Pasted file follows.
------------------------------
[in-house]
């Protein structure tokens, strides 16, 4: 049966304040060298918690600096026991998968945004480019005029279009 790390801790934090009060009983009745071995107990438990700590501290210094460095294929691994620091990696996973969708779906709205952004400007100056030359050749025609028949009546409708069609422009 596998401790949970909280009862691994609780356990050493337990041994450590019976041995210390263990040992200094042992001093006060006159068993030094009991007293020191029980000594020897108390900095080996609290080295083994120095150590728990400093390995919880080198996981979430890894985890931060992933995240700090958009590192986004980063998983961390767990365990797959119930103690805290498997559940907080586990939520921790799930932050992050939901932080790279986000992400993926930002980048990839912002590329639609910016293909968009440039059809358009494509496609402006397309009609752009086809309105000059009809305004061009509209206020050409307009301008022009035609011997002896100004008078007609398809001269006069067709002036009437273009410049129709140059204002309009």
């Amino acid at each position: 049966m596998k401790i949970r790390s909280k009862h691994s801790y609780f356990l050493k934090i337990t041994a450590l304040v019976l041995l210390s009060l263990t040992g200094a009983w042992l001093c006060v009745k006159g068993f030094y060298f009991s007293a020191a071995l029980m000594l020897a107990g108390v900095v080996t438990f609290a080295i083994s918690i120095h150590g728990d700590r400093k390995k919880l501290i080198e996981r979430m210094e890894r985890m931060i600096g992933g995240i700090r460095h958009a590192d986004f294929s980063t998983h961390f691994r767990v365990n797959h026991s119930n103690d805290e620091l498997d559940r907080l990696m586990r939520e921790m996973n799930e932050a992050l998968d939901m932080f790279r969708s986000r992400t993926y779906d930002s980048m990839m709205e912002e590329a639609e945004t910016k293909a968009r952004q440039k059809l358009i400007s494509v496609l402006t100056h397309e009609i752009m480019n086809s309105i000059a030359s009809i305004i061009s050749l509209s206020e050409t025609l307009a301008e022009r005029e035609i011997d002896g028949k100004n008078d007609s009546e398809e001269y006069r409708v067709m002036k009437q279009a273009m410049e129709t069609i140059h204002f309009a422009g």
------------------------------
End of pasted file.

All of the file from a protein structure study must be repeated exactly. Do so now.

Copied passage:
[in-house]
């Protein structure tokens, strides 16, 4: 049966304040060298918690600096026991998968945004480019005029279009 790390801790934090009060009983009745071995107990438990700590501290210094460095294929691994620091990696996973969708779906709205952004400007100056030359050749025609028949009546409708069609422009 596998401790949970909280009862691994609780356990050493337990041994450590019976041995210390263990040992200094042992001093006060006159068993030094009991007293020191029980000594020897108390900095080996609290080295083994120095150590728990400093390995919880080198996981979430890894985890931060992933995240700090958009590192986004980063998983961390767990365990797959119930103690805290498997559940907080586990939520921790799930932050992050939901932080790279986000992400993926930002980048990839912002590329639609910016293909968009440039059809358009494509496609402006397309009609752009086809309105000059009809305004061009509209206020050409307009301008022009035609011997002896100004008078007609398809001269006069067709002036009437273009410049129709140059204002309009």
């Amino acid at each position: 049966m596998k401790i949970r790390s909280k009862h691994s801790y609780f356990l050493k934090i337990t041994a450590l304040v019976l041995l210390s009060l263990t040992g200094a009983w042992l001093c006060v009745k006159g068993f030094y060298f009991s007293a020191a071995l029980m000594l020897a107990g108390v900095v080996t438990f609290a080295i083994s918690i120095h150590g728990d700590r400093k390995k919880l501290i080198e996981r979430m210094e890894r985890m931060i600096g992933g995240i700090r460095h958009a590192d986004f294929s980063t998983h961390f691994r767990v365990n797959h026991s119930n103690d805290e620091l498997d559940r907080l990696m586990r939520e921790m996973n799930e932050a992050l998968d939901m932080f790279r969708s986000r992400t993926y779906d930002s980048m990839m709205e912002e590329a639609e945004t910016k293909a968009r952004q440039k059809l358009i400007s494509v496609l402006t100056h397309e009609i752009m480019n086809s309105i000059a030359s009809i305004i061009s050749l509209s206020e050409t025609l307009a301008e022009r005029e035609i011997d002896g028949k100004n008078d007609s009546e398809e001269y006069r409708v067709m002036k009437q279009a273009m410049e129709t069609i140059h204002f309009a422009g």